Gigapay uses Webhooks to let you know any time an event happens on your account. Webhooks are completely optional, however they allow you to receive real-time updates on events related to your Gigapay account. We notify on the following events:

  • Employee.created

  • Employee.notified

  • Employee.verified

  • Payout.created

  • Payout.notified

  • Payout.accepted

  • Invoice.created

  • Invoice.paid

The notifications simply contain the object that triggered the event, as represented in the API. For example, the notification for a Employee.verified event may look as following:

POST https://gigatron.se/webhooks/employees/ HTTP/1.1
Content-Type: application/json
Gigapay-Signature: t=1583327301,v1=ad583e2b2093c8d6fb3b65e04b99fc5988e98c0c312909acad334072da7e99ec
{"id": "25d2af38-59b9-4f73-9452-51787fed5c84", "name": "Karl \\u00C5hlsson", "cellphone_number": null, "email": [email protected], "metadata": {"user_id": 3}, "created_at": "2019-05-20T15:33:08.974624Z", "verified_at": "2019-05-21T09:13:48.625263Z"}


The notification is signed used the secret_key set for the Webhook, the signature is included in the notification as a Gigapay-Signature header. This allows you to verify that the events were sent by Gigapay, and not by a third party. The signature consists of two parameters; t, the timestamp of when the notification was sent, v the signature of the current scheme. Currently, the only valid signature scheme is v1 which is the HMAC algorithm as described by RFC 2104 using SHA256 as disgestmod.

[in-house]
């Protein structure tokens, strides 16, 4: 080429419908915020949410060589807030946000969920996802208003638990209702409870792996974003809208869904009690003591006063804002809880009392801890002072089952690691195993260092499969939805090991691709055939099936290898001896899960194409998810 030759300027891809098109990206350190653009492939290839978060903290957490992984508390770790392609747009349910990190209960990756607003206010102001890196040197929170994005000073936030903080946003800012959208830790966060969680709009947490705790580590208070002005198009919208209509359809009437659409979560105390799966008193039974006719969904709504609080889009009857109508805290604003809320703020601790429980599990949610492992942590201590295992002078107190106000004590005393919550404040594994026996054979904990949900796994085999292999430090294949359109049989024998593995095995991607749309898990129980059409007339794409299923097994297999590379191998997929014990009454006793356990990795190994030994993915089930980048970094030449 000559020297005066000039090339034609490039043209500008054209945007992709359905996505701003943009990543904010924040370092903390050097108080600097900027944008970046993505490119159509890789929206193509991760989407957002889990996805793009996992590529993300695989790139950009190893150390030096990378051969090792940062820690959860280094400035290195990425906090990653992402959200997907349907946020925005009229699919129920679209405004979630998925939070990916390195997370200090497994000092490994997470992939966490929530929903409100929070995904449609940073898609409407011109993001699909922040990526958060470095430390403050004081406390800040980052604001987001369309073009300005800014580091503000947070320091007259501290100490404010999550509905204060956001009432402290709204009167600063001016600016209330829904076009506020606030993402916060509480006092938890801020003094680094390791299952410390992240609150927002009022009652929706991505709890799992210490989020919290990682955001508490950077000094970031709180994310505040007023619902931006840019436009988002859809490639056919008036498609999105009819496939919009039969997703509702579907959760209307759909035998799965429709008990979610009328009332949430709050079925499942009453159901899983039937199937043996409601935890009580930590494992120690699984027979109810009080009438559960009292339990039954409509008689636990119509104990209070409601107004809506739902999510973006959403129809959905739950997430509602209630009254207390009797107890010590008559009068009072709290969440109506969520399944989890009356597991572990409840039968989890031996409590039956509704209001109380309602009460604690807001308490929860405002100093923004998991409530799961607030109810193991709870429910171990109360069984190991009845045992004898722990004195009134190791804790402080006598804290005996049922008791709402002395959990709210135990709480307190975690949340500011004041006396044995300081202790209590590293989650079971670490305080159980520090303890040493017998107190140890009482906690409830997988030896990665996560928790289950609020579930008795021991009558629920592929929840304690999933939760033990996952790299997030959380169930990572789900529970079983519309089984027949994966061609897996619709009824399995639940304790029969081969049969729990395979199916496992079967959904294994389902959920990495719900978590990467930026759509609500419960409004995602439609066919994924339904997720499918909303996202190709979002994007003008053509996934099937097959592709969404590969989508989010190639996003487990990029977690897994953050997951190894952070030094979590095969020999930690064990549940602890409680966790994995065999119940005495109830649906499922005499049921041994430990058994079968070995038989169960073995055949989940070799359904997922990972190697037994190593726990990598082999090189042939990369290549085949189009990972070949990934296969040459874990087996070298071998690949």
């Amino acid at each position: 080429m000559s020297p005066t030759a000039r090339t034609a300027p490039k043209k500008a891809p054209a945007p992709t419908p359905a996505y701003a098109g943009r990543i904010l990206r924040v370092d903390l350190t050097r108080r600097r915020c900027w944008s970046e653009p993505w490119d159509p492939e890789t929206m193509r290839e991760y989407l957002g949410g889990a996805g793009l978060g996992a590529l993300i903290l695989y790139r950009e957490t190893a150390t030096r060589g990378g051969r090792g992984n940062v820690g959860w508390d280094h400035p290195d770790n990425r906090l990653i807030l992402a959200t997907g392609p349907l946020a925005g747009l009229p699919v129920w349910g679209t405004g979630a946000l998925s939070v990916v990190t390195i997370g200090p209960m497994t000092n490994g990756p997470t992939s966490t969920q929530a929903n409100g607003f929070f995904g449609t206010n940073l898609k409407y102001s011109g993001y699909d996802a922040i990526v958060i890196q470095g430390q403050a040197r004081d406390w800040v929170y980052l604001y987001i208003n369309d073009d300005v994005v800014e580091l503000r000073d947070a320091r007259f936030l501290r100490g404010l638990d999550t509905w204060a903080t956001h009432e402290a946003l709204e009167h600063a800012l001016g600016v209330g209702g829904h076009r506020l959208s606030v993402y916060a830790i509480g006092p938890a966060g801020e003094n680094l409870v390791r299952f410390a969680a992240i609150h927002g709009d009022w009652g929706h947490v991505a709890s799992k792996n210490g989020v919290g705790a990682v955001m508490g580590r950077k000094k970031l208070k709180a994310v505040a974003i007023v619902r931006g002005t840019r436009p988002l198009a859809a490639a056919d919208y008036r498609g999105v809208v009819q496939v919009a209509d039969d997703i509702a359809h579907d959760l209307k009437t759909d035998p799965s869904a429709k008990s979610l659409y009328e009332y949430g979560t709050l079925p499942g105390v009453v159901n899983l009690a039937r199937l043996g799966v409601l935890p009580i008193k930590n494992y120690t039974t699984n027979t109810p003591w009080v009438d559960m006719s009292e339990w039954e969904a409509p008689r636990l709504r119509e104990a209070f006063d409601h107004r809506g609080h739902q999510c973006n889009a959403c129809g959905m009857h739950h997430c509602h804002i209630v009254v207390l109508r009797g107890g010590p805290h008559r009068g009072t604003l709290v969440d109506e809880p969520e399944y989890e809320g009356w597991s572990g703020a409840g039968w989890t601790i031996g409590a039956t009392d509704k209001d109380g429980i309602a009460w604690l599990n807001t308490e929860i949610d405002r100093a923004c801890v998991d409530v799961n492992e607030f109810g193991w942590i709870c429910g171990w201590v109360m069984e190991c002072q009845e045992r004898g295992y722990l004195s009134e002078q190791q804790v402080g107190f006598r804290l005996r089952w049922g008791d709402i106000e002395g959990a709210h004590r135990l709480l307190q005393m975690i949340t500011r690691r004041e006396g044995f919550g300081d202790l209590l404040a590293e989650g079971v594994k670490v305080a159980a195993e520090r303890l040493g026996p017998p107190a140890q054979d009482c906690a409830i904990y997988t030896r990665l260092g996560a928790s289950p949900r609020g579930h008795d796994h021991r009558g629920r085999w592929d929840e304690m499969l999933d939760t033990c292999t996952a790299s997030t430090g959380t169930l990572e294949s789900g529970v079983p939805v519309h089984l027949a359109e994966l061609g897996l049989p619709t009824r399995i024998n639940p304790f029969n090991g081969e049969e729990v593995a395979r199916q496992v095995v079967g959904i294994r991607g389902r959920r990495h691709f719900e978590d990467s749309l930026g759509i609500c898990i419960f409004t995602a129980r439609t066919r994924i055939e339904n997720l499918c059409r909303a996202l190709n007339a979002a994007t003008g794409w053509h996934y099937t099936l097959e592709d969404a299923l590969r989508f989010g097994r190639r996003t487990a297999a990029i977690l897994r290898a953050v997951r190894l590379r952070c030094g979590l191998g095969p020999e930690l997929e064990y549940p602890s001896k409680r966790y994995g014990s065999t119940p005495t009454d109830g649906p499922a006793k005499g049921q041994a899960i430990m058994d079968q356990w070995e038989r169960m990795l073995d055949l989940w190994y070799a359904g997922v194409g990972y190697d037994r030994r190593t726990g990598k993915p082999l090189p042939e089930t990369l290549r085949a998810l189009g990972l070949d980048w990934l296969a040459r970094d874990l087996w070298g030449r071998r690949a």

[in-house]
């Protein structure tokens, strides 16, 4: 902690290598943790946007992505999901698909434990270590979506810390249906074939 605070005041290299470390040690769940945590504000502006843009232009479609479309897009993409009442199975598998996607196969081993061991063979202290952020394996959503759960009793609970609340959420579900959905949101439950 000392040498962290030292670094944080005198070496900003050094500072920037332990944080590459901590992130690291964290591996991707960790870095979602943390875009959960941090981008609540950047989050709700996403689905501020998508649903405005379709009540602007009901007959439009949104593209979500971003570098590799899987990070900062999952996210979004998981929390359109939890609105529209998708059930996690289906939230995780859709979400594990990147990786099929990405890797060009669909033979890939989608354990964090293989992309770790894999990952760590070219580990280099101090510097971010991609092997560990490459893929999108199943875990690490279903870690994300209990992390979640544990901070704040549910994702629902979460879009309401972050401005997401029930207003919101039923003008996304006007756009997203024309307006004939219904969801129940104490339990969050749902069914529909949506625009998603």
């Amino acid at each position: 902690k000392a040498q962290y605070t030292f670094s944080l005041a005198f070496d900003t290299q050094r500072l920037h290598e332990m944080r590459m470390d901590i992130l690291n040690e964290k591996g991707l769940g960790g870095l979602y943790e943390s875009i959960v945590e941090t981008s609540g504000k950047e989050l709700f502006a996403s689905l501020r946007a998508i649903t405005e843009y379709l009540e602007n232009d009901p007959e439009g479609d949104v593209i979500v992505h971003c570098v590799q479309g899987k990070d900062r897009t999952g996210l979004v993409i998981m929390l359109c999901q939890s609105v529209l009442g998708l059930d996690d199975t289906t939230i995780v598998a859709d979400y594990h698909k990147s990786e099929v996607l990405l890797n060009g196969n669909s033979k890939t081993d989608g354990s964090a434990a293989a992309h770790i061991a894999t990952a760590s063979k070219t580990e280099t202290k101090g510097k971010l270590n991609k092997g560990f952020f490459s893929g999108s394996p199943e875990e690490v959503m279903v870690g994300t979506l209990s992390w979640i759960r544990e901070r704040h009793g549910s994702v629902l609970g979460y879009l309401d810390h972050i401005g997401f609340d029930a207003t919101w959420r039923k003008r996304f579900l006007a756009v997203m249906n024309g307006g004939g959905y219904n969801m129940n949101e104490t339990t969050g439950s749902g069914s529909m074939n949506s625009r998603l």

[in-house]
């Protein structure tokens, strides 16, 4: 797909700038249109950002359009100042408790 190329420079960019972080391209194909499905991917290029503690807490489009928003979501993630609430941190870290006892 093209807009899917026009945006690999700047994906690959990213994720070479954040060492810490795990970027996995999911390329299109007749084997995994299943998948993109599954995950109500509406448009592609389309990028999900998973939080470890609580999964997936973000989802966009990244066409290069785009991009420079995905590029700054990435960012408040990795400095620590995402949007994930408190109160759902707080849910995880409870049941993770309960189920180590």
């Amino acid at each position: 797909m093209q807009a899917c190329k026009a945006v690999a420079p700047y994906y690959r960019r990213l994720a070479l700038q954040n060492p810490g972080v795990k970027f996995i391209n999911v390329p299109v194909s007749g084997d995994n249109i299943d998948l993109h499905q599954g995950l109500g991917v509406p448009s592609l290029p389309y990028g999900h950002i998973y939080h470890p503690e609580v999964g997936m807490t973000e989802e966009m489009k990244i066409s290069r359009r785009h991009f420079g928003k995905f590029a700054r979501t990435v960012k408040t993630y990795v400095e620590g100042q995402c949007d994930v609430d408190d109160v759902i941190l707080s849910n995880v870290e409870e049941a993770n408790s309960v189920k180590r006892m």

To verify signatures using the v1 scheme, extract the timestamp from theGigapay-Signature header, and the JSON-encoded notification from the request body. Join these strings with a period, ., as a separator. Compute an HMAC with the SHA256 hash function using the Webhook’s secret_key as the key. Lastly ensure that the signature in the header and the calculated signature matches. A psuedocode outline would be as follows:

secret_key = '...asId'
t, v1 = parse_signature(request.headers.Gigapay-Signature)
payload = t + '.' + request.body
hmac = hmac.new('sha256', secret_key.encode('utf-8'))
signature = hmac.hexdigest()
signature == v1

Note, if you are deserializing the JSON-encoded body you will need to reserialize it back to a string before computing the hash. When doing so take care to ensure that the resulting string has the same format as the original one. Some gotchas are:

  • White space after , and :.

  • Unicode-encoded characters.

  • The timestamps are UTC, ISO 8601.